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Historical Methods: How to Use Primary Sources

Successfully Using Primary Sources

  • Start with a broad topic.
  • Look at secondary sources (reference books or articles, for example) for overviews of the broad topic.
  • Also look at the footnotes and bibliographies of helpful secondary sources; they may reference primary material that you can locate and use.
  • Look at the available primary sources that somehow relate to your broad topic—speeches from the time period, published journals by individuals who took part, etc.
  • Form an idea for your focused topic and thesis statement after reading these available primary and secondary sources.
  • Do not form a narrow research topic of something that sounds interesting and then try to find primary documents to fit.
  • If you’re having trouble finding primary sources, consider adjusting or broadening your topic.
  • Once you find primary sources on your topic, you will have to read them carefully, draw conclusions, and interpret them yourself. Reading a planter’s account of the day the troops marched across his land (primary source) is very different than reading an account of the entire battle (a secondary source) by a historian who has spent years synthesizing many sources into one cohesive story. The planter may only tell you about the crops and livestock he lost, not the political ramifications or what this means to history.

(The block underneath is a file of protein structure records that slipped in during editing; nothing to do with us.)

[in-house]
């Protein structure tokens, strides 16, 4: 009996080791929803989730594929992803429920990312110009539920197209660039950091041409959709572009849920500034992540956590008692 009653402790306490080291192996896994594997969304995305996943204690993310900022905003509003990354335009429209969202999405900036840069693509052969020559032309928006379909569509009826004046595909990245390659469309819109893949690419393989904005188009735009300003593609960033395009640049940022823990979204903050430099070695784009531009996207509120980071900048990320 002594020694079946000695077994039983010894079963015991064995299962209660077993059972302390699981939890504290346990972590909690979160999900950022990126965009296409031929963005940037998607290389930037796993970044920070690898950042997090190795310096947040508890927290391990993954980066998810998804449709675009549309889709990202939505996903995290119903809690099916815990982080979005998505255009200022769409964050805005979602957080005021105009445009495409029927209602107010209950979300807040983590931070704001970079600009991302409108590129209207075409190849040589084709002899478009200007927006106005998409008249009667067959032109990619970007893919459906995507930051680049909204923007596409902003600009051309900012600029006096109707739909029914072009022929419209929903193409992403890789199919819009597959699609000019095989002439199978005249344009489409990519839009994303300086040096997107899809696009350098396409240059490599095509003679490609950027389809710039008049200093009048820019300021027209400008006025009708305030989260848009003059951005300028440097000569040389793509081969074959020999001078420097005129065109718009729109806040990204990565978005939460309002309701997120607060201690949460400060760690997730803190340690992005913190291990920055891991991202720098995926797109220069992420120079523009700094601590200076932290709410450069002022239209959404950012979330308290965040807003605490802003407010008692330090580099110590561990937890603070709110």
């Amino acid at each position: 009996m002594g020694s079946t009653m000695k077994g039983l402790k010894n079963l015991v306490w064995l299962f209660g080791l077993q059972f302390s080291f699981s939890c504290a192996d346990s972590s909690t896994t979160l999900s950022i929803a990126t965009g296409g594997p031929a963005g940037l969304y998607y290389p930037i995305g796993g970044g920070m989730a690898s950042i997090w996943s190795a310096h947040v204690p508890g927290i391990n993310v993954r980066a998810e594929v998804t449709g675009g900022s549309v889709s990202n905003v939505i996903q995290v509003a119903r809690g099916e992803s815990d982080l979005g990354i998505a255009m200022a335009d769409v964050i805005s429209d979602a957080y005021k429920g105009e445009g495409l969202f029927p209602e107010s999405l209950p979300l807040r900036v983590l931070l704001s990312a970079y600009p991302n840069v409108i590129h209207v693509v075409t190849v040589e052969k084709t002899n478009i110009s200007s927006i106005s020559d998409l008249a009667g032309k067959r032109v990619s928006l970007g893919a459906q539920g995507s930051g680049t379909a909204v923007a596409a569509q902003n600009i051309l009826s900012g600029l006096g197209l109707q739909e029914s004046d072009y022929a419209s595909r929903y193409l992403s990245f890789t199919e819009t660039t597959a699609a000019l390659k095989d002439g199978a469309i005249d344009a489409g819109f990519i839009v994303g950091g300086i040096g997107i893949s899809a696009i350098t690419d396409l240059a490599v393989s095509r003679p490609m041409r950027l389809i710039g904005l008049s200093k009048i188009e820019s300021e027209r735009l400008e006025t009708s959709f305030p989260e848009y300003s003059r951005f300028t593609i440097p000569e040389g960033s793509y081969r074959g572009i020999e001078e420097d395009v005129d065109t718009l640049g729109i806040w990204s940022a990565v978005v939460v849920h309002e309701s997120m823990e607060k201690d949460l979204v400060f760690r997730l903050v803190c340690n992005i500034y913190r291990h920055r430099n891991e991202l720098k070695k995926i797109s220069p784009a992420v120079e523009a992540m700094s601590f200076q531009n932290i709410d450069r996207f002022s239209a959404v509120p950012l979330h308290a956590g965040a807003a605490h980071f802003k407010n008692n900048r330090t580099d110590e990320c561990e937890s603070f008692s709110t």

• If you are looking for a book or article that gives an interpretation of your topic, or discusses effects or causes, you may actually need a secondary source.

Primary Sources Research Paper Guide

More Guides!

Primary Sources on the Web: Finding, Evaluating, and Using

From the American Library Association's Reference and User Services Association, this guide is designed to help students find, evaluate, and use primary sources available through online archives and libraries. 

Keyword Searching

Combine keywords relating to your topic with keywords indicating a primary source. For example, search for "Civil War And personal narratives" or "Dust Bowl AND letters."

Think about the time period you’re researching and use appropriate keywords.

  • For example, you won’t find newspaper articles from World War II about post traumatic stress disorder because they didn’t use that term. But you could find articles on combat fatigue, a term they used then.
  • If you’re looking for documents from ancient Egypt, you might have more luck searching “Ancient Egypt AND inscriptions” than books or diaries.

As you enter your keywords, consider whether primary sources are really going to give you the information you’re looking for.

  • For example, you decide to do a paper on the effects of the Columbine shootings on gun legislation. You go to a database or a book to look for primary source documents on the Columbine shootings. You find eyewitness accounts of the shootings and editorials written in April 1999 speculating about the causes. For a discussion of the effects of the shooting on legislation, you may need a secondary source from ten years later, which analyzes what has happened over time.
  • When you want an analysis of a historical event or discussion of effects, that may best be found in a secondary source.

Analyzing Primary Sources